.- Some months ago I moved a motion in favour of the abolition of the leasehold system of land tenure in the Federal Capital Territory and the substitution of a system of freehold. Among those who on that occasion dissented from my views was Senator Cox, who cited Johannesburg in South Africa as an example of a city in which the leasehold system of land tenure had proved a great success. At that time I was unable to challenge the honorable senator’s statement, but later I communicated with the Town Clerk of Johannesburg and asked him to supply me, if possible, with a text book dealing with land tenures in Johannesburg and the Transvaal generally. I have just received the following reply : -
With reference to your letter of the 10th
November last relative to the above matter, I have the honour to inform you that the township of Johannesburg, which is now the central area of the city, was laid out in 1886 by the Government of the late Transvaal Republic, At the original sale all stands were sold in leasehold for a period of 99 years, and were subject to the payment of a stand licence by the purchaser to the Government. As the town developed further townships were established by the Government and by private owners. In the case of Government townships, all stands were sold in leasehold, but private owners sold their stands both in leasehold and in freehold. All leasehold stands carried with them the obligation to pay to the township owner a stand licence which varied in amount, but, generally, the amount of a stand licence was £6 per annum per stand of an area of 5,000 square feet.
In 1908 the question of land tenure was con sidered by the legislature, and an act to provide for the establishment of new townships on proclaimed land and in municipalities and to effect conversion of title in certain townships waa passed. Under the provisions of this act no stands in Government or private townships arc permitted to be sold except in freehold. Facilities were also provided for the conversion of leasehold stands in Government townships into freehold either by a cash payment or by the continuation of the payment of stand licences for a specified number of months. The scales provoed were graduated and dependent on the amount of stand licence paid and the value of the stands at the date of the coming into operation of the act. For instance, the owners of stands of the value of £101 to £250 which were liable for the payment of 5s. per month stand licence obtained the conversion into freehold by the payment of £3 6s. 8d., whilst the owner of a stand valued at £1,451 or over had to pay £46 13s. 4d. In the former instance the owner was entitled to obtain conversion into freehold by continuing the payment of stand licence for a period of fourteen months, whilst In the case of the stand valued at £1,451 or over the licenses had to be paid for a period of 187 months before the freehold title was granted.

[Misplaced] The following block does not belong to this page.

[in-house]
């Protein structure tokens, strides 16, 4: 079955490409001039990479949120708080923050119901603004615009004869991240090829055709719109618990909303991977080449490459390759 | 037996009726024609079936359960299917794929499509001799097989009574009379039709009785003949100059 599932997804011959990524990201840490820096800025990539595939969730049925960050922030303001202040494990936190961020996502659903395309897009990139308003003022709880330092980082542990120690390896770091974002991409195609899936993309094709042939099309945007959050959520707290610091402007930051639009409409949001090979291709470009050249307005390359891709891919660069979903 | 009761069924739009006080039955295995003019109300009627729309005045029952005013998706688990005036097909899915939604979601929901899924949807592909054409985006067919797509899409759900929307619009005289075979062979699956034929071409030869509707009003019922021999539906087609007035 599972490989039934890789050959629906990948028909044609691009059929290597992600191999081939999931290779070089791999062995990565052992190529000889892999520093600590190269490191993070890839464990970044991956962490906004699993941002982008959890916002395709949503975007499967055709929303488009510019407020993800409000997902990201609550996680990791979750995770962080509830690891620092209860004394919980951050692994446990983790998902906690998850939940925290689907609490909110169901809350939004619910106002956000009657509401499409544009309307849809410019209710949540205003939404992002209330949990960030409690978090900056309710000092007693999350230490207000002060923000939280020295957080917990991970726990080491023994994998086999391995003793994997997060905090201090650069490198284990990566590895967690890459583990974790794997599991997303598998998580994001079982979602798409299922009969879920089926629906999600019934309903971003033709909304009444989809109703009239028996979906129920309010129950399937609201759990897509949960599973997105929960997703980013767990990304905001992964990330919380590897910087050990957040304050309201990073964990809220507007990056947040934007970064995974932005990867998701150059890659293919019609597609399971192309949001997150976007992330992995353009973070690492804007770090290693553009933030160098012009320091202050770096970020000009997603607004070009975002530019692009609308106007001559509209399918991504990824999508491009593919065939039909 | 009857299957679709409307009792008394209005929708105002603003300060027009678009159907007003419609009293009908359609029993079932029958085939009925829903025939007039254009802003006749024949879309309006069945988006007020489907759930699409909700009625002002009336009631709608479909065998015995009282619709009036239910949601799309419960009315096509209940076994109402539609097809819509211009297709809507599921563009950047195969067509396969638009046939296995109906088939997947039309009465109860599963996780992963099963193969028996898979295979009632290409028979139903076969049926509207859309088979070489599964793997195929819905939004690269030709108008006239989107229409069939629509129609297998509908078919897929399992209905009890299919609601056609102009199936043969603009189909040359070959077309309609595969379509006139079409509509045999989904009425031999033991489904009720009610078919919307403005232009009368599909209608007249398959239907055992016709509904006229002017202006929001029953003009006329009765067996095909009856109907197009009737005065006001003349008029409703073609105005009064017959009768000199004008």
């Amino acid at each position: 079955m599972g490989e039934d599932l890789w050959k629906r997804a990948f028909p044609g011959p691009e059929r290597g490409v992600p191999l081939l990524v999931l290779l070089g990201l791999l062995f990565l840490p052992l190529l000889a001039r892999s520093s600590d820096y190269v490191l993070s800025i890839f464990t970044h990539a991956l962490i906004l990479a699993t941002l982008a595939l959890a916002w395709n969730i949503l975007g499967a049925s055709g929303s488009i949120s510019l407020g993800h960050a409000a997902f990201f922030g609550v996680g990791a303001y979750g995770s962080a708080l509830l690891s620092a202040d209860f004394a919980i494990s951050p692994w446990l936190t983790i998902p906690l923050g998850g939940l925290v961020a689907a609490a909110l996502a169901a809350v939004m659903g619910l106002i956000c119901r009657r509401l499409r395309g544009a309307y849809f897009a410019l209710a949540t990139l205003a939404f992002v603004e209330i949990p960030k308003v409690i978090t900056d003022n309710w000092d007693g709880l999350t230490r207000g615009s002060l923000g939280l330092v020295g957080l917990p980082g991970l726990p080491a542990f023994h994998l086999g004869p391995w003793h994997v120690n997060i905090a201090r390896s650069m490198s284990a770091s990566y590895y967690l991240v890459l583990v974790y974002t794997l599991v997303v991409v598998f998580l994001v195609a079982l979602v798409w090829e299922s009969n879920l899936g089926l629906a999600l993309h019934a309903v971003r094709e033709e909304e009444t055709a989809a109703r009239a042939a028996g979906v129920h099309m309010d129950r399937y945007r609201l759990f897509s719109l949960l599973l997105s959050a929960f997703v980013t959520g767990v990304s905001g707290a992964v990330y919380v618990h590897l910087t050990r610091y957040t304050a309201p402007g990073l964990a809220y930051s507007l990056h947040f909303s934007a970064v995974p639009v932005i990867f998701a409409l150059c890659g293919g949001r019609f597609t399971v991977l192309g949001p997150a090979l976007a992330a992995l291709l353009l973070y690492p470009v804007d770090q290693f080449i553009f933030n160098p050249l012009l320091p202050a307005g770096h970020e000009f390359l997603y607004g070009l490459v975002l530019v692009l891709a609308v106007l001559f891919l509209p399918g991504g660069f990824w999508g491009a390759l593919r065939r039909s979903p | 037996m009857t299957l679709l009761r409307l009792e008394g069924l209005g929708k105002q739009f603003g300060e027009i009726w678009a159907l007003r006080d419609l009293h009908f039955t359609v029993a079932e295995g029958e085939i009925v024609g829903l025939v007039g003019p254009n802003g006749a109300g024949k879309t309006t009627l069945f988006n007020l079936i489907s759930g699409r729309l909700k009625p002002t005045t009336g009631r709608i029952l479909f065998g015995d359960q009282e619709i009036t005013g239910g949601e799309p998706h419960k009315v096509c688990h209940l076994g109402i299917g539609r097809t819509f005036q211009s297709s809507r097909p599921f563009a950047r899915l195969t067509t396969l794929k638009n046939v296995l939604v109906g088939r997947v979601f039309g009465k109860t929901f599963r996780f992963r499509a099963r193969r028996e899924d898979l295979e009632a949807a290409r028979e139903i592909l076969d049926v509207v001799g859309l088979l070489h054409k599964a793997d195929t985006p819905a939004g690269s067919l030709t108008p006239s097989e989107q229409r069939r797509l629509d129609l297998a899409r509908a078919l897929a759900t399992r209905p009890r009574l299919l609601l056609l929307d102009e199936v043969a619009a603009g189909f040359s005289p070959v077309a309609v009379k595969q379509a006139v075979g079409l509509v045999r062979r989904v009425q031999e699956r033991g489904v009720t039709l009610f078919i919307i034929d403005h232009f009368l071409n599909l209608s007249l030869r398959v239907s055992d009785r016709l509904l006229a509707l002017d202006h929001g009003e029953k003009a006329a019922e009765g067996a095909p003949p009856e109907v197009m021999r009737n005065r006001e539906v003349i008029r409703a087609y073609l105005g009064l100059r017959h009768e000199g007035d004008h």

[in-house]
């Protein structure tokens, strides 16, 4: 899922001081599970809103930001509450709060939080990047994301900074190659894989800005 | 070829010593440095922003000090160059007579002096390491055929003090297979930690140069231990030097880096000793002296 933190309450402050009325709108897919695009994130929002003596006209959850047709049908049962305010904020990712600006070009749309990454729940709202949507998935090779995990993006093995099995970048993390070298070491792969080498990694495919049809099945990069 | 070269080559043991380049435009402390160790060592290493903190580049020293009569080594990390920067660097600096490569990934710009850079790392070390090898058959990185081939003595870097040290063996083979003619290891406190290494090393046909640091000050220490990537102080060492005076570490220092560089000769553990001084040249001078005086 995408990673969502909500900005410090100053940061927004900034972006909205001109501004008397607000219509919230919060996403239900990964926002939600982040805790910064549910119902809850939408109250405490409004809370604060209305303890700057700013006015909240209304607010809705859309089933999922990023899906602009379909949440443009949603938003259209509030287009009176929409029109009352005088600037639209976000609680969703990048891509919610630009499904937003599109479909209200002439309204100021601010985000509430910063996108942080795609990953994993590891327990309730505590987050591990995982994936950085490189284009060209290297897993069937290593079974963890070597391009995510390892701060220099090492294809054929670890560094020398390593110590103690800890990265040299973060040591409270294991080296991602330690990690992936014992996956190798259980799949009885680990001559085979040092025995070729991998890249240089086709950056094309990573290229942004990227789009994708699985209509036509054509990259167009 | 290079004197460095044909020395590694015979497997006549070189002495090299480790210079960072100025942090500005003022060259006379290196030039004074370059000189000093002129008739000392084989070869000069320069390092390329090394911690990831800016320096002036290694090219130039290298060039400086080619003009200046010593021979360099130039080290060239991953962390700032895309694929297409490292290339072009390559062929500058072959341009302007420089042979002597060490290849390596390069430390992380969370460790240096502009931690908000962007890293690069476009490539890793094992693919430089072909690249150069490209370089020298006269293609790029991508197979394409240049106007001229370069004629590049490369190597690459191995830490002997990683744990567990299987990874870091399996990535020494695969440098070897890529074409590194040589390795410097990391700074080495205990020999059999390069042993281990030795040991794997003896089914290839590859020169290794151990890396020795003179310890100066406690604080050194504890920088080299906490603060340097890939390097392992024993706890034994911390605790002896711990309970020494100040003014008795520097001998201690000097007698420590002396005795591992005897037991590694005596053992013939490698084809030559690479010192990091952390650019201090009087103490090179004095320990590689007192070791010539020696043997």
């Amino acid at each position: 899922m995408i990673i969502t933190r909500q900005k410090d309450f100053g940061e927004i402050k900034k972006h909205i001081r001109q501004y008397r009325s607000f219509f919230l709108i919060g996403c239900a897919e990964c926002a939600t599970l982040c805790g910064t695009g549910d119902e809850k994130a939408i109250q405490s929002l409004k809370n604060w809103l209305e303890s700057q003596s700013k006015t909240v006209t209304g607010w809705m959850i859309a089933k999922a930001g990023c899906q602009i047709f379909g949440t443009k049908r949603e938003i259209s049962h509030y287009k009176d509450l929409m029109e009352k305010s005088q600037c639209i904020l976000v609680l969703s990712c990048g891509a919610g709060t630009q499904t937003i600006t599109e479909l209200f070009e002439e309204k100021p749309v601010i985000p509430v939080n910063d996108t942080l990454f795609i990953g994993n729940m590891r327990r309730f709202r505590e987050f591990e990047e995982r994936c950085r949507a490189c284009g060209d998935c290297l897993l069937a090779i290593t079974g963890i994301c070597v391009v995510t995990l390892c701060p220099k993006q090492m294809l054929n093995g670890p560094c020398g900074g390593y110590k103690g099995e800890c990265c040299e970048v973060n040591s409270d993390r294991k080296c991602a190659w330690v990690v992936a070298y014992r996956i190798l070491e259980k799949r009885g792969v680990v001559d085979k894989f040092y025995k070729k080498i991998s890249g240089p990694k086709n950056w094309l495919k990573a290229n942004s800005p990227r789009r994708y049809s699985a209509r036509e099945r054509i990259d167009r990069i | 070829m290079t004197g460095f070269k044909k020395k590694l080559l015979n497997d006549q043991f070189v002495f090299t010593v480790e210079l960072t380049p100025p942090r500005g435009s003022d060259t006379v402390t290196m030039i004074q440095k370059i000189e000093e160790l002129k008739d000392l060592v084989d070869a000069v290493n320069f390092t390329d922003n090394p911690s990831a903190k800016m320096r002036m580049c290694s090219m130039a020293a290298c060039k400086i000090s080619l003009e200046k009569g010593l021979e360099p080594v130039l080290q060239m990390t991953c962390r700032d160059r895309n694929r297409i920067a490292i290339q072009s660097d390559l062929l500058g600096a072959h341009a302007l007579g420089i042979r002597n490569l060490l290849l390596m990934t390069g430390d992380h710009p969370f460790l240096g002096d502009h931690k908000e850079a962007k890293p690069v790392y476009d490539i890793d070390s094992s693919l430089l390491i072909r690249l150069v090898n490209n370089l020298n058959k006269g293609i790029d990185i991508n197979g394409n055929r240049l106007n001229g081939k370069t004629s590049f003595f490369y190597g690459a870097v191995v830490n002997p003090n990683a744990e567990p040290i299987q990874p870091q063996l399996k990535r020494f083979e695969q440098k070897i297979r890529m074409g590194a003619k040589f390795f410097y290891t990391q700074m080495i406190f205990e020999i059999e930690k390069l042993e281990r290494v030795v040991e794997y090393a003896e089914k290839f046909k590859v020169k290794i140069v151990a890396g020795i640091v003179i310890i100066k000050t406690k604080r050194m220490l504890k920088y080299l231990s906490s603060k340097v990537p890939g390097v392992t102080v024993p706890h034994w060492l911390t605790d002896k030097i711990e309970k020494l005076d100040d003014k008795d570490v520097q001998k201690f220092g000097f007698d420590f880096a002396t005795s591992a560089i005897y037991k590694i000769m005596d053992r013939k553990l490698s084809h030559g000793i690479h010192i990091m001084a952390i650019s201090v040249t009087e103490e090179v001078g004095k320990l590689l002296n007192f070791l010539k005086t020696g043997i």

I am unaware of any text books dealing with the conditions of land tenure in Johannesburg or the Transvaal generally. I had hoped to forward you a copy of the act I have referred to above, but. unfortunately I have not a spare copy, and I find it is out. of print.
T hope the information given, brief as it is. will be of assistance to you.
Thus it appears that the leasehold system operated in Johannesburg for twenty years, but it proved so unworkable that even private owners of land were forbidden to grant these holding leases for 99 years. That is a different explanation of the development of Johannesburg from that given by Senator Cox. The system was in operation during the period of the South African war when Senator Cox was over there, but it was very soon afterwards abandoned.
– It is true that the leasehold system operates in London to a certain extent, but great disadvantages have accrued from it. During the concluding years of a lease, for example, buildings which otherwise would have been replaced by more modern structures, arc frequently allowed to remain. But London, the greatest city in the world, cannot be compared with Canberra. Here we must attract capital if we are to progress.
– When the developmental stage has been passed, land tenure in Canberra will be different from what it now is.
– Development in Canberra is at a standstill. A different system of land tenure is essential to the progress of the Federal Capital. I draw attention to the fact that the leases at Johannesburg contained very much better terms than those at Canberra. The lowest rental for land at Civic Centre, measuring about 20 feet by 108 feet, is £20 per annum, whereas in Johannesburg the rental was only £6 per annum for a block 40 feet by 125 feet. Yet the development of that city was retarded because of the leasehold system.